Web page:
Among all the emails offering me Russian women and genuine viagra, I also get a lot pushing ‘Genuine copy watches’ (which is an oxymoron if I ever saw one). The ones I really prize are those headed “In these difficult times, copy watches make good sense”. Weird.

        My watch is a decades-old Casio digital, bought because it has Dual Time and was inexpensive (about $50 IIRC). I lost it once, found it six months later under the passenger seat of the car. Anyone harbouring uncharitable suspicions about how often I clean my car would be dead right.

        When I go through security I typically need two or three boxes for all the stuff in my pockets and bag…


  2. Michael Day
    Posted August 16, 2016 at 8:21 am | Permalink

    I travelled from Atlanta to San Antonio, Texas last week, and at both airports I had to pass through the see-you-naked machine. I was shoeless, belt-less, and all items were removed from my pockets. I was still patted down at each airport. The TSA agent at each airport said the machine was detecting my POCKETS themselves on my shorts (I had two identical pairs of shorts, so was wearing the same type of shorts at each airport). My empty pockets were the culprit!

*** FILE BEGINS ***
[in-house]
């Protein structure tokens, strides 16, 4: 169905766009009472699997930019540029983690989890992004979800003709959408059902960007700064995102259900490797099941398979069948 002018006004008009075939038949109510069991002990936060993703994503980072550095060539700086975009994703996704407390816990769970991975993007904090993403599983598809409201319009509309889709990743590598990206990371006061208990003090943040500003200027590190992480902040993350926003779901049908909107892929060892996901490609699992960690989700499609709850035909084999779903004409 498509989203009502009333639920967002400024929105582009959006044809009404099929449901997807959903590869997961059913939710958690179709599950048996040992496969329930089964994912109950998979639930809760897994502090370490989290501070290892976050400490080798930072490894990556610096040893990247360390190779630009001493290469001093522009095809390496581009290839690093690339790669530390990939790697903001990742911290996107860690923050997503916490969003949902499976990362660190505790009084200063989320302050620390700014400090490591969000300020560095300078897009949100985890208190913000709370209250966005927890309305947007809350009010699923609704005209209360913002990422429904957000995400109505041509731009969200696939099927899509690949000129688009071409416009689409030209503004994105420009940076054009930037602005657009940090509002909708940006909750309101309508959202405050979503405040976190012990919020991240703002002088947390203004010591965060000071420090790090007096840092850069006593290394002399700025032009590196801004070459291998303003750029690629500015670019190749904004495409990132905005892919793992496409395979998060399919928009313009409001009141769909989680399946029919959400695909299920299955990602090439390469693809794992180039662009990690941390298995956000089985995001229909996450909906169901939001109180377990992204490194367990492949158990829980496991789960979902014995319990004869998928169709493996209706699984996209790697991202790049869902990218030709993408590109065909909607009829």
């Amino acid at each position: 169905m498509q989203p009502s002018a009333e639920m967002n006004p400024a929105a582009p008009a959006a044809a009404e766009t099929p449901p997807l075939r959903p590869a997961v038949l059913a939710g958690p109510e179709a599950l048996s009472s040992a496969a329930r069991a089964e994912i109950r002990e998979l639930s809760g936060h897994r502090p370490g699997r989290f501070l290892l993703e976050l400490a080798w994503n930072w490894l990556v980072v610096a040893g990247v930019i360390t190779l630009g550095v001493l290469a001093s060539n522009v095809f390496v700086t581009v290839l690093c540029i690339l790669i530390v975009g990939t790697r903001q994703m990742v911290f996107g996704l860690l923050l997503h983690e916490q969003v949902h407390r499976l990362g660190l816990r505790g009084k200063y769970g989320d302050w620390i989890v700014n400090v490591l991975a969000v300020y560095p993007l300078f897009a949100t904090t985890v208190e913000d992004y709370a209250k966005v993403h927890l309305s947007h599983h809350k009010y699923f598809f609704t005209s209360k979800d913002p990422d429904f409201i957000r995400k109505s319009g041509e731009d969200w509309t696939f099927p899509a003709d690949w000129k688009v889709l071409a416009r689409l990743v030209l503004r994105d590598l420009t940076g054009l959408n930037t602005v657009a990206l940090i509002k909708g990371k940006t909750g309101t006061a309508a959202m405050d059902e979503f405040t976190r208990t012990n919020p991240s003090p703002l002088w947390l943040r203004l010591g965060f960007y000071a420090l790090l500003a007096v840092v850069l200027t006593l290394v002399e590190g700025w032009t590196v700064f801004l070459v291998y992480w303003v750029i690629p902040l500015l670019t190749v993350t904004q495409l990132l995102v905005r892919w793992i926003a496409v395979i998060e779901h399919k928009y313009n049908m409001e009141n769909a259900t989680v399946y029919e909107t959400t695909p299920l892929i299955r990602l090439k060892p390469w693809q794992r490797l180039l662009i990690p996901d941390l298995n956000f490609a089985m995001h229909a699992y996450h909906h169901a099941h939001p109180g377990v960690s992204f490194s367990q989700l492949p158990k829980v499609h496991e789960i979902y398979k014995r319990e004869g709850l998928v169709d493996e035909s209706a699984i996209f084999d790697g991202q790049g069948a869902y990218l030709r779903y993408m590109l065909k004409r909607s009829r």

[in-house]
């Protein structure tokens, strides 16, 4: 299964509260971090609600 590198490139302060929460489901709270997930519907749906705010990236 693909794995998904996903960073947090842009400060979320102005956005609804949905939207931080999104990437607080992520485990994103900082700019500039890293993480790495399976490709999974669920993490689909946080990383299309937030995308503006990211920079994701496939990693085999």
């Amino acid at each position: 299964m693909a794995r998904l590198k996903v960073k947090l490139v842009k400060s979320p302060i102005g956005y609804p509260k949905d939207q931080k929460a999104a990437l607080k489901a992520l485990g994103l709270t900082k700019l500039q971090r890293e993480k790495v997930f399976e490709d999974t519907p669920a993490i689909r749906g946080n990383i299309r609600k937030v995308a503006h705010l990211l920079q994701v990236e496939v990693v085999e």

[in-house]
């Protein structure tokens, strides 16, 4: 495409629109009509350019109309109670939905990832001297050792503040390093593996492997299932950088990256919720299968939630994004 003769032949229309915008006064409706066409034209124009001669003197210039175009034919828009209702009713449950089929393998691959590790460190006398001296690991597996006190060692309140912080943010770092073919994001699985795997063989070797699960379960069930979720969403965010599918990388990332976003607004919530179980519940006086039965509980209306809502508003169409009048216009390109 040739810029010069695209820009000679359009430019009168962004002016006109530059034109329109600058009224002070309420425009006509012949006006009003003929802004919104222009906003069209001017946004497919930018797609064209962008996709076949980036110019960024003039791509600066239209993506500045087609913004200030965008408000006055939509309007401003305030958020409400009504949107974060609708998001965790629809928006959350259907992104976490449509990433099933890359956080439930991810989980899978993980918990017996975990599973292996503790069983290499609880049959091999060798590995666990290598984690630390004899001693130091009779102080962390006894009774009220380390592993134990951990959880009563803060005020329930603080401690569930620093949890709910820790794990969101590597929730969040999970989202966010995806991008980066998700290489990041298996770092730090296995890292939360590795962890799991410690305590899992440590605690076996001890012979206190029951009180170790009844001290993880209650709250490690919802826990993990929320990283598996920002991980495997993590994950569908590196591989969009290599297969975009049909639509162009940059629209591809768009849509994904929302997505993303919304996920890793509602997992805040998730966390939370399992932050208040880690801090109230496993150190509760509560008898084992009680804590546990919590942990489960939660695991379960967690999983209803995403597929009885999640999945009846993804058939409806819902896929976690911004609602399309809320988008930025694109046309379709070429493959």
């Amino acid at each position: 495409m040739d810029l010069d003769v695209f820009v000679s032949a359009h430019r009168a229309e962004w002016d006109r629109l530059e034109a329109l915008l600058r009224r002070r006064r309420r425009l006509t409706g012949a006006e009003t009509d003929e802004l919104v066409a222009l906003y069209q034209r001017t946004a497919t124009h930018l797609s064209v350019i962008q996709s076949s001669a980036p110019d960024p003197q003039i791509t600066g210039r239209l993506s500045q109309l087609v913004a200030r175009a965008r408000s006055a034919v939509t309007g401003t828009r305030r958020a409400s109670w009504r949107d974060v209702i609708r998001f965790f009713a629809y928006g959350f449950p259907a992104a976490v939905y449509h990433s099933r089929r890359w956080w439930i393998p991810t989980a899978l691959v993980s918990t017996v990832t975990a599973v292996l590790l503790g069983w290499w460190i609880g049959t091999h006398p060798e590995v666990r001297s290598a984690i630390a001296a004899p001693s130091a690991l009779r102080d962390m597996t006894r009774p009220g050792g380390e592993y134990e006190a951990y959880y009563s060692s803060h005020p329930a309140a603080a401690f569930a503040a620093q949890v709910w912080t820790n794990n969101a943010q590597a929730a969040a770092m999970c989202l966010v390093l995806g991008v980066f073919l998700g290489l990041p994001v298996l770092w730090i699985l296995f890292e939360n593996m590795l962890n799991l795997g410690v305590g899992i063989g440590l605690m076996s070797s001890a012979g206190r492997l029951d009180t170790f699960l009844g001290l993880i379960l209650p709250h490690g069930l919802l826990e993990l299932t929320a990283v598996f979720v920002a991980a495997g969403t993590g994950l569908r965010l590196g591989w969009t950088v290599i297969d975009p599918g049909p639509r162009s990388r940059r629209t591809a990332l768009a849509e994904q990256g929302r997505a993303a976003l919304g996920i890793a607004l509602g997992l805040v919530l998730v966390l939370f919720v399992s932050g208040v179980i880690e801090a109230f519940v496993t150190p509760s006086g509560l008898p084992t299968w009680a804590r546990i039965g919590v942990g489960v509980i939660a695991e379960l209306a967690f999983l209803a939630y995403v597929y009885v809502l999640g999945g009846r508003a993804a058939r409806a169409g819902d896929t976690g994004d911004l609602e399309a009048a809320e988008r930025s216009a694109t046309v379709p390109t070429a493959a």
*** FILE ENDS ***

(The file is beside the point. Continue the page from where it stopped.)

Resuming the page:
• gravelinspector-Aidan
      Posted August 16, 2016 at 10:26 am | Permalink

      Are you suggestng that they might not have tested this use-case? Shocked! I’m shocked I tell you!

  3. John Stackpole
    Posted August 16, 2016 at 8:23 am | Permalink

    In the US (anyway) if you are a geezer (>=75) you can keep your shoes on.

  4. kubla
    Posted August 16, 2016 at 9:37 am | Permalink

    As BB King used to sing, “the thrill is gone.”


  5. Grania Spingies
    Posted August 16, 2016 at 10:05 am | Permalink

    I’ll just leave this gruesome bit of satire here then.

    • gravelinspector-Aidan
      Posted August 16, 2016 at 10:35 am | Permalink

      Is that satire or documentary? Or crystal-ball gazing?
      Imagine the paperwork if it really happened? More people leaving the security area than entering it?? It’d delay the flight by weeks while they hunt down and destroy the terrorist. Probably have to nuke the airport from orbit. It’s the only way to be sure.

      • Richard
        Posted August 17, 2016 at 12:30 am | Permalink

        I was watching ‘Aliens’ on TV two nights ago (lights off – the best way to watch it) when I became aware of something scuttling across the floor in the gloom. Fortunately it was only a large spider (about two inches across), not a facehugger. Gave me a shock, though.

        • gravelinspector-Aidan
          Posted August 19, 2016 at 1:33 pm | Permalink

          I made a video “get well soon” card for my Boss when he had his (first) heart attack. It was the “chest burster” scene.